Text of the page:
Relying on biomass with carbon capture and storage (BECCS) to keep average global warming within 1.5°C could release more carbon from the land than it sequesters from the atmosphere, according to a new analysis in the journal Nature Communications.
BECCS “is, perhaps, the most prominent of the various negative emissions techniques,” writes Dr. Anna B. Harper of the University of Exeter, in a guest post for Carbon Brief. “There are many attractive features, since this technology would provide energy—thus reducing our need for fossil fuels—and remove CO2 from the atmosphere at the same time.”
But “the full carbon cycle impacts of large-scale deployment of BECCS are not well studied. And, before now, no studies have looked at these impacts specifically for a scenario that could meet the 1.5°C target,” she warns. The new analysis determines that, instead of relying on BECCS, “protecting and expanding forests could be more effective options for meeting the Paris Agreement.”
To reach that conclusion, Harper and her colleagues looked at the one to two billion tonnes of carbon per year that could be sequestered through reforestation and growing new forests (afforestation), the increases in biodiversity and soil carbon that could result from some biofuel cultivation, and the essential role of global food production in driving land use, all based on models of different pathways to the 1.5° and 2.0°C targets in the Paris Agreement.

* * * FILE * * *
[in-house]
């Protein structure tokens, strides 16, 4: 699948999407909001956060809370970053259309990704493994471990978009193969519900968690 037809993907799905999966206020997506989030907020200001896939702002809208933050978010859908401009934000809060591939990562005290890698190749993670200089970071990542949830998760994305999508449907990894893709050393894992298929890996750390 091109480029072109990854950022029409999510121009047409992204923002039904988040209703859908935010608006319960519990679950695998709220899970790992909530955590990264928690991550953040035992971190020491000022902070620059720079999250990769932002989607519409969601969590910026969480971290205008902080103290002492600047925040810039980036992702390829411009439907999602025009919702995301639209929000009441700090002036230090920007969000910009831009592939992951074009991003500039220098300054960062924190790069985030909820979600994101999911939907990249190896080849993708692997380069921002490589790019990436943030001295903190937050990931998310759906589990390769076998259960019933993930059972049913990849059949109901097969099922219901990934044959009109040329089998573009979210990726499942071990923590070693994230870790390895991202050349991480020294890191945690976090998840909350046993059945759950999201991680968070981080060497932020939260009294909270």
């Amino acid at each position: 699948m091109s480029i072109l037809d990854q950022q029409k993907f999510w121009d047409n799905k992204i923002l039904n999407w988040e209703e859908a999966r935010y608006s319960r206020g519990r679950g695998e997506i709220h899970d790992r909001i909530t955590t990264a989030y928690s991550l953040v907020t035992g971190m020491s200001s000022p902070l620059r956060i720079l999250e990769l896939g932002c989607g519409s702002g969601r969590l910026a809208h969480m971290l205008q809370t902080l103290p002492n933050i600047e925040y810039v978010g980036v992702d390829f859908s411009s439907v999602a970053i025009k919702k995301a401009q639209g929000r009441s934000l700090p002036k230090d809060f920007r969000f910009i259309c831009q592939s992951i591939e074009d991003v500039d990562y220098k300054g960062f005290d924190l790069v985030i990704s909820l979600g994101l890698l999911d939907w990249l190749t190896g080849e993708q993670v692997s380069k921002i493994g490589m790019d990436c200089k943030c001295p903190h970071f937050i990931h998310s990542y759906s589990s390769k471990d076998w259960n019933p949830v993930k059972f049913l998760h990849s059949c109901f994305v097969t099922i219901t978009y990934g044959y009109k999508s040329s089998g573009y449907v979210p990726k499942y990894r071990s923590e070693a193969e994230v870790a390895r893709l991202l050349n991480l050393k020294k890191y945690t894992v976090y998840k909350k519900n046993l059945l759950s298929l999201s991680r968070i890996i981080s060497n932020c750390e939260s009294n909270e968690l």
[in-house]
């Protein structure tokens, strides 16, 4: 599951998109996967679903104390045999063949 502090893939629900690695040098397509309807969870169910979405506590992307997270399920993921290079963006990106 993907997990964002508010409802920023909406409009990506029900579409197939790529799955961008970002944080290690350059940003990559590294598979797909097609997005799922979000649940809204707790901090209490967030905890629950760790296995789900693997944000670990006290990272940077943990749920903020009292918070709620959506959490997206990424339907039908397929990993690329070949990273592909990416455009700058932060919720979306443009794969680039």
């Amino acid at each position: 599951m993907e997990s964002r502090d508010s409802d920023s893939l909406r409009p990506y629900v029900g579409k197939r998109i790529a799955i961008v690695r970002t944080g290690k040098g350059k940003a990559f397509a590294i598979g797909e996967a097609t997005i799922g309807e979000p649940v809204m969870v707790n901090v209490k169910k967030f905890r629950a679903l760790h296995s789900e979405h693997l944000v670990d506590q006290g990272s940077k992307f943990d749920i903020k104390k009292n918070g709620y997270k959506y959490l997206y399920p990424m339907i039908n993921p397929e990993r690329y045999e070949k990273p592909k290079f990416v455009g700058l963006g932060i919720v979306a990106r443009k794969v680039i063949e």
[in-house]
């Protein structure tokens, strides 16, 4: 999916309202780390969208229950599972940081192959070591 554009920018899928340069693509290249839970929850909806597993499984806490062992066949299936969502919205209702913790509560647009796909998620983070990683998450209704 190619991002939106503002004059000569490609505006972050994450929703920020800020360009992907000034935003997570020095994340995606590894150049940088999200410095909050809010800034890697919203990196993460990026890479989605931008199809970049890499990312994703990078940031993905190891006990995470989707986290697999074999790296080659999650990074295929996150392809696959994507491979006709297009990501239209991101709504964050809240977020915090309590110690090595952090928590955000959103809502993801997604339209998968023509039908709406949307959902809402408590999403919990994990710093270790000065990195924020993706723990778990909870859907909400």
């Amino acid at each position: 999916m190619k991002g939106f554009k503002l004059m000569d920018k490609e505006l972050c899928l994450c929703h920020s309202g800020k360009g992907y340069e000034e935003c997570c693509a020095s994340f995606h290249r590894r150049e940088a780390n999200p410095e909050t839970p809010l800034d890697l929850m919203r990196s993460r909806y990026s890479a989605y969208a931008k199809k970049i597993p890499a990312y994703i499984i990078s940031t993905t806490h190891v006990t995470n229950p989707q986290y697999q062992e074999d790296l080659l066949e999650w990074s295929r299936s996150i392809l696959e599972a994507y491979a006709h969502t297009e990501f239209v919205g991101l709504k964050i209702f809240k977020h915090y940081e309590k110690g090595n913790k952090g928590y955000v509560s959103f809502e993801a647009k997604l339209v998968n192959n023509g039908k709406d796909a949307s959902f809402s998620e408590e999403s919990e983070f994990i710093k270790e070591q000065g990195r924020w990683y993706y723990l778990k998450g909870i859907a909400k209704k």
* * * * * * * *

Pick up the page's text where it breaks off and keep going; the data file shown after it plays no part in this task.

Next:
“Removing trees to plant biofuels as a way of mitigating climate change clearly seems counterintuitive,” she writes. “So we looked more closely at the effectiveness of the land use patterns in the two scenarios,” calculating the carbon stored in plants and soils under different climate scenarios and the mitigation potential of BECCS, then comparing that result against natural sequestration in the forests and soils that would be replaced by biofuels.
“Overall, we found that in a majority of the areas where forests would be replaced, more carbon was stored by keeping the forests than with employing BECCS,” Harper states, based on two key statistics—the volume of bioenergy crop produced per hectare, and changes in land use emissions under a BECCS scenario.
“Forests accumulate and store carbon in vegetation and soils and this is lost when forests are converted to crops,” she explains. “We found that this had a very big impact on the net carbon balance of land converted from forest to bioenergy crops. In high latitudes, for example, significant losses of soil carbon meant the ‘payback’ time for the carbon lost in replacing forests with BECCS could be more than 100 years. This means we also need to carefully consider where BECCS is implemented.”